PRIORITAS—Prioritizing Reform, Innovation and Opportunities for Reaching Indonesia’s Teachers, Administrators and Students

Partnering with government bodies to improve the Indonesian educational system

Client
U.S. Agency for International Development (USAID)

Historically, basic education in Indonesia has focused on rote memorization of facts, and poor management at the district level has led to an uneven supply of appropriately trained teachers. But September 2017 marked a watershed for the Indonesian educational system: the completion of PRIORITAS (Prioritizing Reform, Innovation and Opportunities for Reaching Indonesia’s Teachers, Administrators and Students), a five-year project funded by the U.S. Agency for International Development (USAID) and implemented by RTI. The ultimate aim of PRIORITAS was to improve the training of teachers and school personnel in Indonesia, the management of school resources, and the overall educational experience of students, particularly in reading, math, and science.  

Creating a Path to Success for Indonesian Schools

PRIORITAS entailed close coordination with three Indonesian ministries: Education and Culture; Religious Affairs; and Research, Technology and Higher Education. Our contractors and employees worked with 90 school districts across seven provinces, 17 different teacher-training institutes (TTIs), and two nongovernmental organizations. Here are some of the benchmarks we achieved:

  • More than 6,000 school supervisors, principals, and committee and community members, and over 12,500 primary and middle-school teachers, were trained in participative and accountable school management and active and contextual teaching and learning, respectively.
  • A partnership with Yayasan Literasi Anak Indonesia (the Indonesian Children’s Literacy Foundation) produced leveled reading books for use in early-grade classrooms across Indonesia. We distributed more than 12,000 sets of these books to non-partner primary schools in project partner districts, and another 1,000 sets to project partner schools.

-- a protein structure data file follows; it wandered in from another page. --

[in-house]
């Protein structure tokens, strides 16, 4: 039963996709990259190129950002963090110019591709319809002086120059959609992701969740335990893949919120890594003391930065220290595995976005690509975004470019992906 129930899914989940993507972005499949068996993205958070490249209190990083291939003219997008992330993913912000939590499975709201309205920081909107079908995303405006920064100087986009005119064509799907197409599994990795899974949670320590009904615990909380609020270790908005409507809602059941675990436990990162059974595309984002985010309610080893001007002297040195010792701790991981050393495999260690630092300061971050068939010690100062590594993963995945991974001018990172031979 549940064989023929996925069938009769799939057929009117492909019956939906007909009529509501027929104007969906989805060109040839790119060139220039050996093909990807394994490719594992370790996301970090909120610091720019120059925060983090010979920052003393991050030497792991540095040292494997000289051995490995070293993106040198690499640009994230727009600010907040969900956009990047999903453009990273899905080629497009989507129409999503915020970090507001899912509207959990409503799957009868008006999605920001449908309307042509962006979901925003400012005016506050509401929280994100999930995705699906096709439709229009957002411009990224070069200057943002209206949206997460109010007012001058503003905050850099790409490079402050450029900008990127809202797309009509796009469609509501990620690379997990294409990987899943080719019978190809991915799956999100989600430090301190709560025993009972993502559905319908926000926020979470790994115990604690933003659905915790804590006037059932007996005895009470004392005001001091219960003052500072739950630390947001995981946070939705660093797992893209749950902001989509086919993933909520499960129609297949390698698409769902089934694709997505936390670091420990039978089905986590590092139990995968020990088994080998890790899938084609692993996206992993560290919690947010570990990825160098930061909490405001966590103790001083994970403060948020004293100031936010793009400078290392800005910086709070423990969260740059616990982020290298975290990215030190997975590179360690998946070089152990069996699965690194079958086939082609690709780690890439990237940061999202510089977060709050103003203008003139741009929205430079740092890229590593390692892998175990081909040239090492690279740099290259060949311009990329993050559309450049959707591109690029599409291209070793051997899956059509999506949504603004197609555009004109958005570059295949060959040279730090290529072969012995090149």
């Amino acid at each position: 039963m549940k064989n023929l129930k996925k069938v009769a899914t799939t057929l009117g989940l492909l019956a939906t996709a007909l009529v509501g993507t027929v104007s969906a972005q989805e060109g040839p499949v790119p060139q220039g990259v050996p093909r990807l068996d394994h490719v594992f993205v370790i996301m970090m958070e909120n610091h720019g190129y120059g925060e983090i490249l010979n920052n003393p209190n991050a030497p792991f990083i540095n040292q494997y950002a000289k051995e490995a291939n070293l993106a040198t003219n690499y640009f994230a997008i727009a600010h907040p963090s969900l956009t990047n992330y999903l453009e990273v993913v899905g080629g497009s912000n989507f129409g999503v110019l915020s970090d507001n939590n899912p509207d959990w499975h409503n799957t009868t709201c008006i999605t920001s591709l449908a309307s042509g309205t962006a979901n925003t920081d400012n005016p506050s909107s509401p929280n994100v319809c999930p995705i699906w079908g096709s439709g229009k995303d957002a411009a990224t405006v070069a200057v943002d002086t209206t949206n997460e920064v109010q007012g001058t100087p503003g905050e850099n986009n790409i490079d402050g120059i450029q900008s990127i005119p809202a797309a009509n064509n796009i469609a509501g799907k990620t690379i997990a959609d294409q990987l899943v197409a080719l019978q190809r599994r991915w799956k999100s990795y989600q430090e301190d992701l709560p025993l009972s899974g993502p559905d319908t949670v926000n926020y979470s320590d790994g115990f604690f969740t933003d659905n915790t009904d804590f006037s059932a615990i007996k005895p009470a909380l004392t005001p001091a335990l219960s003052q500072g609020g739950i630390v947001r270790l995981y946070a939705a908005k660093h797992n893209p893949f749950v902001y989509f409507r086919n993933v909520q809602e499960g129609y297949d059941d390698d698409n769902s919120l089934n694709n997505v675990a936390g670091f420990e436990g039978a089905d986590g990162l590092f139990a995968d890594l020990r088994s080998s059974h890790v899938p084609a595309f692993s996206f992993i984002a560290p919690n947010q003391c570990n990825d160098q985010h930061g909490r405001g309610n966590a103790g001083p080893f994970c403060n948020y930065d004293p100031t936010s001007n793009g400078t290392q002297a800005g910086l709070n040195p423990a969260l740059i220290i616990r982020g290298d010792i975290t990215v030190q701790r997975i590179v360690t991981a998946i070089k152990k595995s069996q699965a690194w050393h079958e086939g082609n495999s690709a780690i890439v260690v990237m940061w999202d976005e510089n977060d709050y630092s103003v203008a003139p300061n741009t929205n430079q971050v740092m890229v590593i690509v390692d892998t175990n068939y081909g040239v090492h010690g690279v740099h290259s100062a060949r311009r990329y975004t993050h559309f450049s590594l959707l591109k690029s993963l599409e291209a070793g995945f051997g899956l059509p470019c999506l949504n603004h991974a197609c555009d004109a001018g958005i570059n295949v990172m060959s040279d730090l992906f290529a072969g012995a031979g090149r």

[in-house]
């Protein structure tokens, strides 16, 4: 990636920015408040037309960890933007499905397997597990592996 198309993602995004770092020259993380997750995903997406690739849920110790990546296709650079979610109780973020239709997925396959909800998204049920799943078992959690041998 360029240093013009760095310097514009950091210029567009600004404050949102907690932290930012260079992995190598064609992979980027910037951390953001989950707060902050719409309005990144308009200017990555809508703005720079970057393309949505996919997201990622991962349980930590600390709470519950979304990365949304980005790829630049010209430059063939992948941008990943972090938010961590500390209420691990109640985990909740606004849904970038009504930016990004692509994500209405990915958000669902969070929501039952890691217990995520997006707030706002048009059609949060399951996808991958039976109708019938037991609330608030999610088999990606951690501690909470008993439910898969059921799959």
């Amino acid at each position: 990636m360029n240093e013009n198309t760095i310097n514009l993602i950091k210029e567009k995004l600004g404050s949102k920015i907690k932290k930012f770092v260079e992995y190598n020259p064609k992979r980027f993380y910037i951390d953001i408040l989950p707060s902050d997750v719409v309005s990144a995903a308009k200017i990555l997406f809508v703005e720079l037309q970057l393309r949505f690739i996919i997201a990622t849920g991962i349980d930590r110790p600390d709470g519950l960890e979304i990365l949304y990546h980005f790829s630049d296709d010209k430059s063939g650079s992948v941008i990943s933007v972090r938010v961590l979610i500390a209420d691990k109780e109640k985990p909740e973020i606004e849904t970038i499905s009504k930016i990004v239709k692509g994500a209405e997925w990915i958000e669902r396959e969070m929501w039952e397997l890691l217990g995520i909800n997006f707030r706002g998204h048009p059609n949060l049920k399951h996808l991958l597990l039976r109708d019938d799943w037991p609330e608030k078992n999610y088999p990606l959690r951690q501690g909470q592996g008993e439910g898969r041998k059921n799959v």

• The percentage of teachers in partner schools demonstrating good practices in teaching and assessment rose from 20 percent at the beginning of the project to 80 percent at the end. The percentage of students demonstrating positive learning behaviors, according to PRIORITAS metrics, rose similarly, from 20 percent to 87 percent.
  • More than 90 percent of partner schools implemented programs to develop a reading culture, including upgraded libraries, reading corners, and increased purchases of reading materials. Moreover, the percentage of schools in which communities and parents were active in developing a reading culture rose from less than 15 percent to 60–75 percent, depending on cohort.
  • More than 600 small schools were “regrouped,” producing 305 merged schools with increased efficiencies. More than 100 primary schools introduced multi-grade teaching, 7,000 principals and teachers were transferred to areas of greatest need, and 6,000 temporary teachers were appointed as permanent civil servants.
  • A gender unit focused on ensuring that teaching materials address gender equality, that Indonesian teachers pay attention to all students irrespective of gender, and that male and female students have equal opportunities to participate in classroom and extracurricular activities.
  • Over the course of the PRIORITAS project, more than 15,000 news stories were published in more than 2,000 newspapers and other media, an average of 10 stories a day during the final three years. In addition, over 400 videos were produced to illustrate PRIORITAS processes and goals.

Maintaining a Track Record of Success in Indonesian Education

Before our work on PRIORITAS, we supported two other USAID education programs. From 2003 to 2007, Managing Basic Education (MBE) supported school and teacher improvement in 20 districts in two Indonesian provinces. And from 2005 to 2011, Decentralized Basic Education (DBE1 and DBE2) had us working with more than50 districts in seven provinces to improve management and governance of education, particularly at the district and school levels, and to improve the quality of teaching and learning in basic education.

With the completion of the PRIORITAS project, we are confident that the Indonesian educational system is in better shape than ever before—and together with USAID, we have established a model that can easily be applied to other countries.